16 January, 2010

Does Haiti teach us any lessons about God?

One cannot open a newspaper or watch TV without witnessing the unimaginable horror that is Haiti today. As the images of death and destruction assail us, questions about the goodness and love of God comes to the fore for any believer.

Many people are using this tragedy to denounce people of faith as being fools. After all, if we believe that God is all powerful and loving, how could he permit such death and destruction?

Aside from the easy response of challenging such people with the question as to whether they are willing to grant to God the responsibility for all that is good in the world as they logically must if they are going to hold him liable for all that evil, it is essential that we understand that we too are the ones responsible for the role of evil in this life. It is mankind that is as responsible for what has befallen Haiti as God.

I say categorically that we are responsible for what has transpired in Haiti because it is our own participation in sin that permits evil to exist in this world. Each time we face a situation where we must choose to follow the path of good or evil, we are either strengthening the forces of God or Satan. And it is the fact that Satan exists in this world that it is the cause of the effects of sin; death, despair and suffering such as the media puts before us these days in Haiti as with ever other example where evil reigns.

Let us respond with all possible kindness and generosity to the immediate needs of the Haitian people. Click on the Red Cross icon on the top of this blog or offer your assistance in whatever manner you choose to bring our aid and assistance to our brothers and sisters in their time of great need. Let us also commit ourselves to keep from strengthening the forces of evil by participation in sin.

Our Christian faith demands no less.

Click on the title to this post if you want to participate in the debate about the role of in this crisis. It will take you to an article on the Holy Post blog of the National Post where these questions are being debated.

7 comments:

  1. Tim,

    Now Doc Ryan taught you better than this. One cannot sidestep the existence of evil in the world quite so easily. I'll play the devil's advocate for a moment (the pun is unintended):

    If god is omnipotent, then satan only has his power because god permits satan to have that power. To argue otherwise, is to say that god is not omnipotent. Using your own belief structure - god permits evil. That you add agents between god and evil acts in the world in no way diminishes god's responsibility for allowing satan to exist in the first place.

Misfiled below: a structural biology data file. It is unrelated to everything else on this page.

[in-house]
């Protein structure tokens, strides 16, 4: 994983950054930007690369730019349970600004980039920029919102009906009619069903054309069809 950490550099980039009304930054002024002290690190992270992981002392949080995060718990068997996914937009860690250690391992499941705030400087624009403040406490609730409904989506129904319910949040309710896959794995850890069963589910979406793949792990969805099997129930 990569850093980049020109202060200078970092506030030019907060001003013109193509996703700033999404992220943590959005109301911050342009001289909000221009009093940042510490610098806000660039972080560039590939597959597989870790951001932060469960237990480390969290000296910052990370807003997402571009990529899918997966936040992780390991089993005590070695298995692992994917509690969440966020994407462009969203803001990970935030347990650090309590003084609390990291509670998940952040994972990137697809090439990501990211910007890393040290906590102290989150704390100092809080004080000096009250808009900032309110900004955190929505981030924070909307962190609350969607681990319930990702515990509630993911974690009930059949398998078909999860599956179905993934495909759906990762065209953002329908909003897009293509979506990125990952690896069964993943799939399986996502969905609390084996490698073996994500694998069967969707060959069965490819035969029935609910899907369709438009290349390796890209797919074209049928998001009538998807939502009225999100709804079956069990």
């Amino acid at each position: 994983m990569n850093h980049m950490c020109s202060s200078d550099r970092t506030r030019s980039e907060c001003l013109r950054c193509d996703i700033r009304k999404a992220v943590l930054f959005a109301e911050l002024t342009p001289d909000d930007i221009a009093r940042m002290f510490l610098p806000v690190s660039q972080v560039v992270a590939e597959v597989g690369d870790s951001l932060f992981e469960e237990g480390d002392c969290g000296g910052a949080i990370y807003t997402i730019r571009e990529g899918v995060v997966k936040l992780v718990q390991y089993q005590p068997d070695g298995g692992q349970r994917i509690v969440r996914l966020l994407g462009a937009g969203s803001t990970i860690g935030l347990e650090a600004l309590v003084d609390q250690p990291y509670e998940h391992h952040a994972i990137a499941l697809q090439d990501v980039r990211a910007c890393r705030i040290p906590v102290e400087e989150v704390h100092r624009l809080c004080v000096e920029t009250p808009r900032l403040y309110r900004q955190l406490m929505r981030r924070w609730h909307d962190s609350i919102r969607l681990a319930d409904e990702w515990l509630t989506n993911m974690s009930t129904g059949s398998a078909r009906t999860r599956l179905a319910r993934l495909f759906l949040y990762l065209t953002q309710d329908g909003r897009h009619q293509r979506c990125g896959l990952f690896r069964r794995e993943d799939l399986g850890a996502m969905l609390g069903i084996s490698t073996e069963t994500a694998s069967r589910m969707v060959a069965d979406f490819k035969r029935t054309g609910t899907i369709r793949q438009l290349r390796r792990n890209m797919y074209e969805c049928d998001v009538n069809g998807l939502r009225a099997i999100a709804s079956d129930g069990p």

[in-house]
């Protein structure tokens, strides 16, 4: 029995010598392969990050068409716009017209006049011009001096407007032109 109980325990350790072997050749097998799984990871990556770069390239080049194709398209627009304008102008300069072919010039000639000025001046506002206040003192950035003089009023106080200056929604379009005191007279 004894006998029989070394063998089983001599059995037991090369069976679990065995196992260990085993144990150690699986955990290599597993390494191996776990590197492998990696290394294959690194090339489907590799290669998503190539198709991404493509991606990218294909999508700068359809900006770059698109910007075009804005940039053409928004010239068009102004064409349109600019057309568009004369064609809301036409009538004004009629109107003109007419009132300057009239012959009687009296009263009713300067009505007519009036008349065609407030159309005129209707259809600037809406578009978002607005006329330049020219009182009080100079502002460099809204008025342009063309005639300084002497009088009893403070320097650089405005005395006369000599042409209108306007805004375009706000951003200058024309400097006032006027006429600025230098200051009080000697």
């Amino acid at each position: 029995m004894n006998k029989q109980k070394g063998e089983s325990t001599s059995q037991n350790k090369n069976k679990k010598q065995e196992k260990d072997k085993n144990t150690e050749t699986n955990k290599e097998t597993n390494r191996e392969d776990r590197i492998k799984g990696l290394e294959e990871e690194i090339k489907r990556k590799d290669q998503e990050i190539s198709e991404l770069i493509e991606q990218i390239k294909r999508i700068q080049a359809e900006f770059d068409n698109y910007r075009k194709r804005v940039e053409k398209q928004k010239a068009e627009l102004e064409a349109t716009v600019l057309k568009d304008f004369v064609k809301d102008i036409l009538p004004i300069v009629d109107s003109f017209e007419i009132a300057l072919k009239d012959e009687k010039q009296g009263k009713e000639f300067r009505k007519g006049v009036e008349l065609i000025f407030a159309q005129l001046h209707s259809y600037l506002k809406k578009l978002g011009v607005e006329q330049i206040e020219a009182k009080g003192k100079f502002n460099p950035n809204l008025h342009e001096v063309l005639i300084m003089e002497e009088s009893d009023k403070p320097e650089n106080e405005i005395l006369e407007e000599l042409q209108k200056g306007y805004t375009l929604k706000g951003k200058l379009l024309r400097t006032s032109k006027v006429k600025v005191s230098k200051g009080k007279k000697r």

The Haitian earthquake is a terrible tragedy and the suffering of its people demands our aid and help. But let's be clear, it is only people that can aid Haitians. As of yet, I see no evidence that god has lifted a single fallen slab of concrete, buried a single rotting corpse, or fed or watered a hungry and thirsty child. Each and every time that happens, it happens because a living human being did it. Whatever reason these people claim for doing so does not trump the fact that simple human compassion compels it.

    What I find laughable is that god is routinely given the credit for all the good in the world - yet when anything evil happens - it is always the fault of someone else. I would certainly love that kind of performance appraisal.

    Cheers...Martin

    ReplyDelete
  2. G'Day Martin,

    If you remember me in Doc's Thomism class, you might also remember that I was prone to arguing and disagreeing with him. I haven't changed.

    My view is that the one gift that we as humans share that is unique from the rest of creation is that we have been endowed with the gift of free will - the ability to choose good or evil. Thus I believe that evil exists to the degree that we cooperate with his plan. Ultimately it will fail, but this does not diminish our culpability in permitting and fostering its existence.

    To me, the logical extension of this essential gift (I say essential because I believe it to be the defining characteristic of humans - the ability to make moral judgments) is that this gift of the knowledge of good and evil is what it means to be created in the image and likeness of God. It was the abuse of this gift (explained metaphorically in Genesis as eating from the tree of knowledge) that brought sin into the world.